This connects to both Kanan’s and Ahsoka’s visions. Kanan, in his own way, has gotten caught up in the heroics of being a Jedi, and to be clear, this is an admirable mindset. Yet the Force battles Kanan’s passion for protection through the spirits of Jedi temple guards, forcing Kanan to accept some humility in this regard–that he can’t always protect those around him (namely Ezra), and can only do the best he can. (This parallels the lesson he learned back in “Rise of the Old Masters.”) As for Ahsoka: she all but receives confirmation that Darth Vader is her former Jedi master. While it would have been good to see more of Ahsoka’s reaction to this revelation than a close-up of her tear-soaked face (the animation, god-bless it, doesn’t give this the visual justice it deserves), it does bring Ahsoka face-to-face with her choice to leave the Order, and the guilt that decision must bring to her. (Good on the episode to start with a scene of her watching an old Anakin hologram: it’s a bit heavy-handed but subtle, and allows for her later vision to have more of an impact). The three Jedi have some soul-searching to do, and Malachor may have the answers they seek, answers that go far beyond why the Inquisitors continue to find them. It’s telling that that question is never answered.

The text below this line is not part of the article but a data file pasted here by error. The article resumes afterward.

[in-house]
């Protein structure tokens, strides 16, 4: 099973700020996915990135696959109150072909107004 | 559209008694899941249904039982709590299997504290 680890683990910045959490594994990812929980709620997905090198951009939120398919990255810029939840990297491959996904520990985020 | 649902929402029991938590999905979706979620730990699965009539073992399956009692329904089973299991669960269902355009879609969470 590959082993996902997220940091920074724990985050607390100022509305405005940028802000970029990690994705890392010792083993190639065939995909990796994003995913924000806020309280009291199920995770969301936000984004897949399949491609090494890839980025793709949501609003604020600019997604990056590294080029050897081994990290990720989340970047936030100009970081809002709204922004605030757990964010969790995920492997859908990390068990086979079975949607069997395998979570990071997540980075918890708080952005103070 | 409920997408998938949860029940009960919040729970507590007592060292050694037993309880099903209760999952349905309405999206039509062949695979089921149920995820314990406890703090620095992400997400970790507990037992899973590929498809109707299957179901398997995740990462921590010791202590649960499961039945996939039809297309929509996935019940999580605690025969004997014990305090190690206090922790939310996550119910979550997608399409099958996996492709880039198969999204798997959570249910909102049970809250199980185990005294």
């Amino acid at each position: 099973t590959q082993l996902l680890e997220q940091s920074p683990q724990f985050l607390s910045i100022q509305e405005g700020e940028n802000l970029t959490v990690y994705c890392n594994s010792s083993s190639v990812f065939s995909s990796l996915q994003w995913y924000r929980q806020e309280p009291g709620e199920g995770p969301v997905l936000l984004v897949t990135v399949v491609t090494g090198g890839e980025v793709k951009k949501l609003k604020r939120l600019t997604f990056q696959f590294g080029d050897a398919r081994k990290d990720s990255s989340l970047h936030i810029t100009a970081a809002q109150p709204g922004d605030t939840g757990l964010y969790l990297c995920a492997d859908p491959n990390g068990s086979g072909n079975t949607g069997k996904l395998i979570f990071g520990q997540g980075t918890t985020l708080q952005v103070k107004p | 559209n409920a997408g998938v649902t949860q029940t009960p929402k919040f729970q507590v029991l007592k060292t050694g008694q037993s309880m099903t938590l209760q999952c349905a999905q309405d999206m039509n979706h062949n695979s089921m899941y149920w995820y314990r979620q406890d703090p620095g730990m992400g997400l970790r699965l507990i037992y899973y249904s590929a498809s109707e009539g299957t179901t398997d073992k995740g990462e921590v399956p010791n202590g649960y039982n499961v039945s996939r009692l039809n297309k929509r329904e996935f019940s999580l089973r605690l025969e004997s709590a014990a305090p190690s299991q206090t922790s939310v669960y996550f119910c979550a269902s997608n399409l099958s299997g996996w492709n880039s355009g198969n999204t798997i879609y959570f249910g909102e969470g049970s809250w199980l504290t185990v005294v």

Stray Observations

  • According to my brief research, Malachor is mentioned in the Star Wars universe twice: once in “Missing in Action,” an episode in the quite-terrible Void Arc of the fifth season of The Clone Wars. It’s also mentioned in two video games: Star Wars: Knights of the Old Republic and Star Wars Commander. I’m shocked that the show acknowledged a part of Star Wars that was utilized in video games, but I’ve never got a chance to play them. So it’s up to you commentors to school me about the planet’s significance, if any.
  • Seriously, though, that Void Arc is awful. I get the need to occasionally do something for the younger kids, but it was just so long and tedious, and those Droid characters (and their leader, Colonel Gascon) were pretty much unbearable.
  • The temple guard that “knights” Kanan is the Grand Inquisitor from the first season, who apparently was once a real temple guard. It’s difficult to ascertain what this means: did the Grand Inquisitor learn his lesson in his death? Is this just Force vision shenanigans? Most likely, the use of the Grand Inquisitor–who could “read” Kanan like a book–was the perfect figure to teach Kanan another hard lesson.
  • Darth Vader shows up at the end, who claims their soul-searching will be their undoing. Ominous for sure, but the more Darth, the better.